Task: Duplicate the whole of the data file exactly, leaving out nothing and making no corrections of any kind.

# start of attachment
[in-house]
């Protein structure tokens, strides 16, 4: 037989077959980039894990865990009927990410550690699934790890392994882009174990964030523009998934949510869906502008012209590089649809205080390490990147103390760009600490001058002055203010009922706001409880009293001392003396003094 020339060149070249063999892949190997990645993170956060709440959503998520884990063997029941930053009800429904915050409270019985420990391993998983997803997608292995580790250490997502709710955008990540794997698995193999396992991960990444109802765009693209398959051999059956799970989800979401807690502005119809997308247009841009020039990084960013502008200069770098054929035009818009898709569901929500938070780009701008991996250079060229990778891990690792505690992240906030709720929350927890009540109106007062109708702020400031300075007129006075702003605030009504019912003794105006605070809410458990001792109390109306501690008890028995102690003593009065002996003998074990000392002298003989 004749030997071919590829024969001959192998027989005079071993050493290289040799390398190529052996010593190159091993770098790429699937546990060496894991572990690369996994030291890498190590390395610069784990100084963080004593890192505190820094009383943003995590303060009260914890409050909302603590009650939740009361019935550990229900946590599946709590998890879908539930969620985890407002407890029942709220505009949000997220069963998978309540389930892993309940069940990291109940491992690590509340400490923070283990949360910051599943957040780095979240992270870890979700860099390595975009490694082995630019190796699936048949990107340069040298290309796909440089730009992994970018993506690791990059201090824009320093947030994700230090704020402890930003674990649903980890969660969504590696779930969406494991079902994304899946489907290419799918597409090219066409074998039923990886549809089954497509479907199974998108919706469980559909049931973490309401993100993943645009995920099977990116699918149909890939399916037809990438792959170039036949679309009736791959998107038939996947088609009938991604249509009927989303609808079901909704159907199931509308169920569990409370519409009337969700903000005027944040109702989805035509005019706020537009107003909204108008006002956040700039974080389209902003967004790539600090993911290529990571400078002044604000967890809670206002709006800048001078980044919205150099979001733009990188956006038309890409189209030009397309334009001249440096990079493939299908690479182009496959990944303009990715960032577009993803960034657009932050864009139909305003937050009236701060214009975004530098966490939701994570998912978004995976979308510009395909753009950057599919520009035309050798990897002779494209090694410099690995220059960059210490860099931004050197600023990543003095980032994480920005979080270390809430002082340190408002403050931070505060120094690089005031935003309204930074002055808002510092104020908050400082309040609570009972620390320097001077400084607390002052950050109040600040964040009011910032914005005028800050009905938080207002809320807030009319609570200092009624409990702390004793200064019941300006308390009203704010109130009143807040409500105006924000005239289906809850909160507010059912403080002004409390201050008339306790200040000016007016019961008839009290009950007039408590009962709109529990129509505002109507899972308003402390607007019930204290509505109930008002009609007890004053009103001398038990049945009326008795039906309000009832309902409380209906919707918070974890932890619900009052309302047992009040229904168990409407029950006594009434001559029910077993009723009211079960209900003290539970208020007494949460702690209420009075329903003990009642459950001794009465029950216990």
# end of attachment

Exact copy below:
[in-house]
């Protein structure tokens, strides 16, 4: 037989077959980039894990865990009927990410550690699934790890392994882009174990964030523009998934949510869906502008012209590089649809205080390490990147103390760009600490001058002055203010009922706001409880009293001392003396003094 020339060149070249063999892949190997990645993170956060709440959503998520884990063997029941930053009800429904915050409270019985420990391993998983997803997608292995580790250490997502709710955008990540794997698995193999396992991960990444109802765009693209398959051999059956799970989800979401807690502005119809997308247009841009020039990084960013502008200069770098054929035009818009898709569901929500938070780009701008991996250079060229990778891990690792505690992240906030709720929350927890009540109106007062109708702020400031300075007129006075702003605030009504019912003794105006605070809410458990001792109390109306501690008890028995102690003593009065002996003998074990000392002298003989 004749030997071919590829024969001959192998027989005079071993050493290289040799390398190529052996010593190159091993770098790429699937546990060496894991572990690369996994030291890498190590390395610069784990100084963080004593890192505190820094009383943003995590303060009260914890409050909302603590009650939740009361019935550990229900946590599946709590998890879908539930969620985890407002407890029942709220505009949000997220069963998978309540389930892993309940069940990291109940491992690590509340400490923070283990949360910051599943957040780095979240992270870890979700860099390595975009490694082995630019190796699936048949990107340069040298290309796909440089730009992994970018993506690791990059201090824009320093947030994700230090704020402890930003674990649903980890969660969504590696779930969406494991079902994304899946489907290419799918597409090219066409074998039923990886549809089954497509479907199974998108919706469980559909049931973490309401993100993943645009995920099977990116699918149909890939399916037809990438792959170039036949679309009736791959998107038939996947088609009938991604249509009927989303609808079901909704159907199931509308169920569990409370519409009337969700903000005027944040109702989805035509005019706020537009107003909204108008006002956040700039974080389209902003967004790539600090993911290529990571400078002044604000967890809670206002709006800048001078980044919205150099979001733009990188956006038309890409189209030009397309334009001249440096990079493939299908690479182009496959990944303009990715960032577009993803960034657009932050864009139909305003937050009236701060214009975004530098966490939701994570998912978004995976979308510009395909753009950057599919520009035309050798990897002779494209090694410099690995220059960059210490860099931004050197600023990543003095980032994480920005979080270390809430002082340190408002403050931070505060120094690089005031935003309204930074002055808002510092104020908050400082309040609570009972620390320097001077400084607390002052950050109040600040964040009011910032914005005028800050009905938080207002809320807030009319609570200092009624409990702390004793200064019941300006308390009203704010109130009143807040409500105006924000005239289906809850909160507010059912403080002004409390201050008339306790200040000016007016019961008839009290009950007039408590009962709109529990129509505002109507899972308003402390607007019930204290509505109930008002009609007890004053009103001398038990049945009326008795039906309000009832309902409380209906919707918070974890932890619900009052309302047992009040229904168990409407029950006594009434001559029910077993009723009211079960209900003290539970208020007494949460702690209420009075329903003990009642459950001794009465029950216990």